by David Safier
Bob Lord pretty much covers the income/wealth inequality beat here at BfA, but a piece in today's NY Times moves the discussion into my area: education. Our education system, the author says, favors the wealthy over the poor. That isn't a surprise, of course. Kids from high income families have every educational advantage over kids from poor families, in the U.S. and around the world. But the author makes the important point that even our public schools spend more on wealthy children than poor children, increasing the educational disparity.
The truth is that there are two very different education stories in America. The children of the wealthiest 10 percent or so do receive some of the best education in the world, and the quality keeps getting better. For most everyone else, this is not the case. America’s average standing in global education rankings has tumbled not because everyone is falling, but because of the country’s deep, still-widening achievement gap between socioeconomic groups.
And while America does spend plenty on education, it funnels a disproportionate share into educating wealthier students, worsening that gap. The majority of other advanced countries do things differently, at least at the K-12 level, tilting resources in favor of poorer students.
The last sentence in the passage bears repeating. Other countries give extra funds to low achieving schools — which usually means schools with low income kids. The usual result is, those kids do better than they would otherwise. They may not reach the same achievement level as wealthy kids, but they close the gap a bit. Here, the amount spent on schools with high income kids tops what goes to the schools where the kids need the most educational help. And Arizona is doing its best to increase the disparity. Brewer and her education cronies want to reward high performing schools with extra funding and punish schools that aren't making the grade.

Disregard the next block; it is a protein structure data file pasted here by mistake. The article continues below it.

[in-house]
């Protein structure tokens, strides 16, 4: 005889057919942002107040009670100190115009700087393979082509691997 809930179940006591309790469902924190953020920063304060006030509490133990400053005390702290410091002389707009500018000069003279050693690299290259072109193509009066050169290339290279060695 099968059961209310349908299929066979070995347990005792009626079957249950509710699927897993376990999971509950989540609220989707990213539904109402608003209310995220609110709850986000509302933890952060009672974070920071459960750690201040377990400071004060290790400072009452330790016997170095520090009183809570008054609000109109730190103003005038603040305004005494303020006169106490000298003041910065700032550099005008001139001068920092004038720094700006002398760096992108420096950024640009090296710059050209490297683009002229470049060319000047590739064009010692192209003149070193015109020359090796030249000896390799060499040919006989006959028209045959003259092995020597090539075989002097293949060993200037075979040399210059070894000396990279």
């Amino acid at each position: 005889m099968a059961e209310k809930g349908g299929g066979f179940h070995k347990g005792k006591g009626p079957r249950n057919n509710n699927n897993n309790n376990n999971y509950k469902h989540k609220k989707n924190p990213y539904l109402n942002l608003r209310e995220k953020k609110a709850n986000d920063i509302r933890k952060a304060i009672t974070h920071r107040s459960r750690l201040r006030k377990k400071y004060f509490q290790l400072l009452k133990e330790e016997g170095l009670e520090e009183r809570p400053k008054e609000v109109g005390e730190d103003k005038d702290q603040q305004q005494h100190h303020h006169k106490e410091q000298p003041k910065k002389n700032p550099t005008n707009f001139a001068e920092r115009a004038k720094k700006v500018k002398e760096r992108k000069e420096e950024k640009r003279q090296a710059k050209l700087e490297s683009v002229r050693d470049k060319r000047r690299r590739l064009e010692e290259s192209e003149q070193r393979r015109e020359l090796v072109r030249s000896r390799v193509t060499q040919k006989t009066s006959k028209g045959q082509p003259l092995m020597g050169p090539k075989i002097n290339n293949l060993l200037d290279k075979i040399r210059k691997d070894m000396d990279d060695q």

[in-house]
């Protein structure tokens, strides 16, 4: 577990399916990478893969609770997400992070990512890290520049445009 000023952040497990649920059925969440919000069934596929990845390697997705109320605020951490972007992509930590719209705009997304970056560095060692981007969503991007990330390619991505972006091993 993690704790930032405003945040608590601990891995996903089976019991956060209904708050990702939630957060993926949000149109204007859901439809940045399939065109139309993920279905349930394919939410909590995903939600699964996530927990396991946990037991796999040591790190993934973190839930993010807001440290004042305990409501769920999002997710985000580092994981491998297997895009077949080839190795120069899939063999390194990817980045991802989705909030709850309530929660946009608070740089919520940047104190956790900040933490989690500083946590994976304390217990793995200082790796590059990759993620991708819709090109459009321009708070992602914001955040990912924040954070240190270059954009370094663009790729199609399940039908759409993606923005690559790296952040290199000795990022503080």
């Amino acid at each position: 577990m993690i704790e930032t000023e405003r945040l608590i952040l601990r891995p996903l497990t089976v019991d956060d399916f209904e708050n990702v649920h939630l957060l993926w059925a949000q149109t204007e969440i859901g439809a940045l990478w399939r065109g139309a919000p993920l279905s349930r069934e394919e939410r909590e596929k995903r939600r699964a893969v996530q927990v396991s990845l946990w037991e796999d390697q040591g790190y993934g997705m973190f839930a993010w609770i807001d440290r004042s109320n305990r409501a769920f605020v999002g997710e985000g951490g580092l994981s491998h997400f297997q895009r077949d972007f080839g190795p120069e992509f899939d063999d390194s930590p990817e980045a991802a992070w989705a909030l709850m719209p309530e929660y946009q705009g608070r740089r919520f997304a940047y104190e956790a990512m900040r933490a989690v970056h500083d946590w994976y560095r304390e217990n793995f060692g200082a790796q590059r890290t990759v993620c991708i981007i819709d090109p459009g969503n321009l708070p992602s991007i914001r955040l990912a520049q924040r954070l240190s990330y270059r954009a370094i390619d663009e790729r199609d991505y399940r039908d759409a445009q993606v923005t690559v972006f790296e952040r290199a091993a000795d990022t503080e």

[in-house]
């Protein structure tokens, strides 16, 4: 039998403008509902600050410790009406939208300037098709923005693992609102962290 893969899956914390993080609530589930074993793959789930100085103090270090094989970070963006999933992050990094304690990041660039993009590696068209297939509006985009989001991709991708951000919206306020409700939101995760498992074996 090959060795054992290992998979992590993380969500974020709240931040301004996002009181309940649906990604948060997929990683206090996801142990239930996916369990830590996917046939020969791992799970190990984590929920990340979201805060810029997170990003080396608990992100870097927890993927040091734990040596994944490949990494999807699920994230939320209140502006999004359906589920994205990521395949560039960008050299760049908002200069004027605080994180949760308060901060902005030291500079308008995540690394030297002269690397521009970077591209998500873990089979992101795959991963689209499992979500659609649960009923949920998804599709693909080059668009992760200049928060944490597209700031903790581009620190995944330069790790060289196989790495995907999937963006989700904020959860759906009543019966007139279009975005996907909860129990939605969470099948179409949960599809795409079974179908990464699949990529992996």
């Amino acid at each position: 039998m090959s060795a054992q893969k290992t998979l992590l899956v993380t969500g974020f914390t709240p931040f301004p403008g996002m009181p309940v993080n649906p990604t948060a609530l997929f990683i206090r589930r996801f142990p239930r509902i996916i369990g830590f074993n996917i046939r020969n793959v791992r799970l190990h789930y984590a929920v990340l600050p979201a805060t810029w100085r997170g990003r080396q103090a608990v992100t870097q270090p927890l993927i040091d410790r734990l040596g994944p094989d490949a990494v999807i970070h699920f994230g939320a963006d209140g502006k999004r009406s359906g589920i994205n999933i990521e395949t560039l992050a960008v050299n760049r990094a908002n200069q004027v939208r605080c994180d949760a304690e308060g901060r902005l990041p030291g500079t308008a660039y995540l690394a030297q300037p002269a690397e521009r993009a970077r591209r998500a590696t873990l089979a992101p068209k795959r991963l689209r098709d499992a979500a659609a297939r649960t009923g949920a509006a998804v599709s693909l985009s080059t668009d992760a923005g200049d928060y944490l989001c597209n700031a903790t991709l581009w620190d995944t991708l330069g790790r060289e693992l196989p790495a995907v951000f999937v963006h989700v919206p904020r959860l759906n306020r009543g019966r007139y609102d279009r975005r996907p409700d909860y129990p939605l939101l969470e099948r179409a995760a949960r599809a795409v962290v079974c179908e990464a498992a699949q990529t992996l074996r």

Preschool is one way to narrow the achievement gap, or at least prevent it from widening. It's the rare child from upper income family who doesn't attend preschool of some kind, but as a nation, only 69% of young children are enrolled in preschool. That compares to an 81% preschool enrollment rate in the comparable nations.
The inequity on the amount spent per student on a college education is startling as well.
Since the 1960s, annual per-pupil spending at the most selective public and private colleges has increased at twice the rate of the least selective colleges. By 2006, the funding chasm in spending per student between the most and the least selective colleges was six times larger than in the late 1960s.
Students from wealthy families are eight times more likely to enroll in the most selective colleges than students from poor families.
As Leonard Cohen put it, "Everyone knows that the dice are loaded." These days, the casino is more crooked than ever, lavishing extra favors on the wealthiest patrons — and on their children, to help perpetuate the inequality.